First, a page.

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Scrum: Working to ensure that the Product Owner understands Scrum and the role

The Product Owner is one of the critical people in Scrum. The role is similar to the role of the Product Manager in other development models, but the Product Owner for a team that is working using Scrum does entail a fair amount of training to understand the role correctly. I remember a previous team where we were wrestling with how to improve the efficiency and productivity of our team, and were evaluating the experience of a team that was sitting right next to ours. The quick couple hour discussion and Q&A with the Scrum Master and a senior guy from that team provided our team with the inputs required to start considering a change in the development model we were using, moving towards using Scrum. However, the Product Manager did not really take much of a part in these discussions, and it turned out that the Product Owner was very skittish. We had a discussion with the Product Owner and realized that he was very apprehensive about this change, since the feedback he had got from some initial review of Scrum processes was that he would suddenly land up in a situation where the team was responsible for making many of the decisions, and the role of managers in the earlier methodology was changed to being more of coaches and looking at the organizational needs of their team members. Based on this discussion, it was clear that the Product Owner had heard something which was partly true, but there were major problems in his understanding.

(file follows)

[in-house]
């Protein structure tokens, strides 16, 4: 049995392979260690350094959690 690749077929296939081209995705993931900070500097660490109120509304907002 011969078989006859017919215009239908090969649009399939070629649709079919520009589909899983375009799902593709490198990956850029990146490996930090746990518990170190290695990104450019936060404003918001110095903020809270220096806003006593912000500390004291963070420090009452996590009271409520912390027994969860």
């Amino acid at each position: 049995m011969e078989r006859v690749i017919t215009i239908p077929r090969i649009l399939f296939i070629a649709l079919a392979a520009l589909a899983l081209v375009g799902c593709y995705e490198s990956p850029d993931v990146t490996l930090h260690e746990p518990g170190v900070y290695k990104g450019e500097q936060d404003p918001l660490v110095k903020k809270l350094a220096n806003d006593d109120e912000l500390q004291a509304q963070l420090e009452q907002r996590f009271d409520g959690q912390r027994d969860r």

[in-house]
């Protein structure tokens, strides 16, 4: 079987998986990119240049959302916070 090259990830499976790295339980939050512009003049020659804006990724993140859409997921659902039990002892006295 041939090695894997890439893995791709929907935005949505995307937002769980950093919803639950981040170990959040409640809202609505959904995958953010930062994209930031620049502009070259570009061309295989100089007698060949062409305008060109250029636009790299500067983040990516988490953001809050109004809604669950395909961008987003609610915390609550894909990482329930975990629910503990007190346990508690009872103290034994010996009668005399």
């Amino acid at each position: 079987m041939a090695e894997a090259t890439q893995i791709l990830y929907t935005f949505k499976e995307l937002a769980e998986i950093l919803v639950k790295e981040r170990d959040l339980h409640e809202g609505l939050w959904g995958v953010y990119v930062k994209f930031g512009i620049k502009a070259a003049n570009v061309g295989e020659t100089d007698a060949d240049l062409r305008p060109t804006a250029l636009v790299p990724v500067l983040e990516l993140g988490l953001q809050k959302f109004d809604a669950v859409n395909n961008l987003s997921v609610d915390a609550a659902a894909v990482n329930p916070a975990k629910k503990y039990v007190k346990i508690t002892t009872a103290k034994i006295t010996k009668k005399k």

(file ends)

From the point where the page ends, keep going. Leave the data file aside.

So, the major impetus in our case was that along with some intensive training to the team members about the usage of Scrum, we had to also ensure that we had a great training ready for the Product Owner, and it turned out that we did not have something that the Product Owner could call a transition from the Waterfall MS Project based plan to a Product and Sprint backlog situation, and there was also a lot of fear from the Product Owner about the level of detail that the Product Owner was required to provide to the team, which was a level that was not uniformly used elsewhere. It seemed like a lot of hard work; but this was something that we were able to also handle. A Product Owner from the neighboring team was called in and had a discussion with the Product Owner, with the main emphasis being that the Scrum based methodology actually provided a lot of details to the Product Owner about the stage of completion of features, and the Product Owner could even play with parts of or the complete feature at the end of the Sprint cycle; when you combine this with the fact that the Product Owner could have an incredible level of details on the feature by defining exactly the tasks that are required to be done, as well as the ones that could be dropped because of prioritization issues, it started turning out to be advantageous to the Product Owner. The Product Owner was apprehensive about the number of meetings due to the Daily Scrum meeting, and the explanation about the meeting and presence of the Product Owner being optional also settled this doubt (the Product Owner would eventually the meeting once every few days rather than on a daily basis).

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